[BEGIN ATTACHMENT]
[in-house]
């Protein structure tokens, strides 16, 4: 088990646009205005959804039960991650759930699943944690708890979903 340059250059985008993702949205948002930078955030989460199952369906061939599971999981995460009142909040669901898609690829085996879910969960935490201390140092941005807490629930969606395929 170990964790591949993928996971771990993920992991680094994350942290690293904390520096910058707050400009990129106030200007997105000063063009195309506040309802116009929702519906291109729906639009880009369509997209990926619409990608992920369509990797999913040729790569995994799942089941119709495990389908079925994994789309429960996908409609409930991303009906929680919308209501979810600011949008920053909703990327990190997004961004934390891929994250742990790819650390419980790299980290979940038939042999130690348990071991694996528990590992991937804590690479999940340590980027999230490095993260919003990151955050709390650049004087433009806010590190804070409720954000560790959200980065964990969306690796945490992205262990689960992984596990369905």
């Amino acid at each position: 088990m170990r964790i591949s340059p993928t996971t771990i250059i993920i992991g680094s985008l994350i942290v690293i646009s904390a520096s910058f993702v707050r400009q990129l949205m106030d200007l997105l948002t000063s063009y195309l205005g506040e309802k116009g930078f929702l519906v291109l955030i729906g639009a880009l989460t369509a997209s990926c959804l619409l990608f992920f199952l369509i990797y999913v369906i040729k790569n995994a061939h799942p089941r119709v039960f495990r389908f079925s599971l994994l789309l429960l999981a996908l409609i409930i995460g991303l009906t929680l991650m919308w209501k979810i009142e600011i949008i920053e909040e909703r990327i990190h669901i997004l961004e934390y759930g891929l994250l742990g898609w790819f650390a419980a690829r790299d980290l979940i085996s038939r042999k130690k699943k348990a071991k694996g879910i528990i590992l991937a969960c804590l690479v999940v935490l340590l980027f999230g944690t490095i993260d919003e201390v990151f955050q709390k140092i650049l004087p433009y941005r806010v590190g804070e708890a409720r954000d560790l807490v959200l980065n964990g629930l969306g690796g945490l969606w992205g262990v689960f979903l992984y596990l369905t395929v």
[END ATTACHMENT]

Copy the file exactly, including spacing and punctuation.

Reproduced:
[in-house]
């Protein structure tokens, strides 16, 4: 088990646009205005959804039960991650759930699943944690708890979903 340059250059985008993702949205948002930078955030989460199952369906061939599971999981995460009142909040669901898609690829085996879910969960935490201390140092941005807490629930969606395929 170990964790591949993928996971771990993920992991680094994350942290690293904390520096910058707050400009990129106030200007997105000063063009195309506040309802116009929702519906291109729906639009880009369509997209990926619409990608992920369509990797999913040729790569995994799942089941119709495990389908079925994994789309429960996908409609409930991303009906929680919308209501979810600011949008920053909703990327990190997004961004934390891929994250742990790819650390419980790299980290979940038939042999130690348990071991694996528990590992991937804590690479999940340590980027999230490095993260919003990151955050709390650049004087433009806010590190804070409720954000560790959200980065964990969306690796945490992205262990689960992984596990369905």
């Amino acid at each position: 088990m170990r964790i591949s340059p993928t996971t771990i250059i993920i992991g680094s985008l994350i942290v690293i646009s904390a520096s910058f993702v707050r400009q990129l949205m106030d200007l997105l948002t000063s063009y195309l205005g506040e309802k116009g930078f929702l519906v291109l955030i729906g639009a880009l989460t369509a997209s990926c959804l619409l990608f992920f199952l369509i990797y999913v369906i040729k790569n995994a061939h799942p089941r119709v039960f495990r389908f079925s599971l994994l789309l429960l999981a996908l409609i409930i995460g991303l009906t929680l991650m919308w209501k979810i009142e600011i949008i920053e909040e909703r990327i990190h669901i997004l961004e934390y759930g891929l994250l742990g898609w790819f650390a419980a690829r790299d980290l979940i085996s038939r042999k130690k699943k348990a071991k694996g879910i528990i590992l991937a969960c804590l690479v999940v935490l340590l980027f999230g944690t490095i993260d919003e201390v990151f955050q709390k140092i650049l004087p433009y941005r806010v590190g804070e708890a409720r954000d560790l807490v959200l980065n964990g629930l969306g690796g945490l969606w992205g262990v689960f979903l992984y596990l369905t395929v």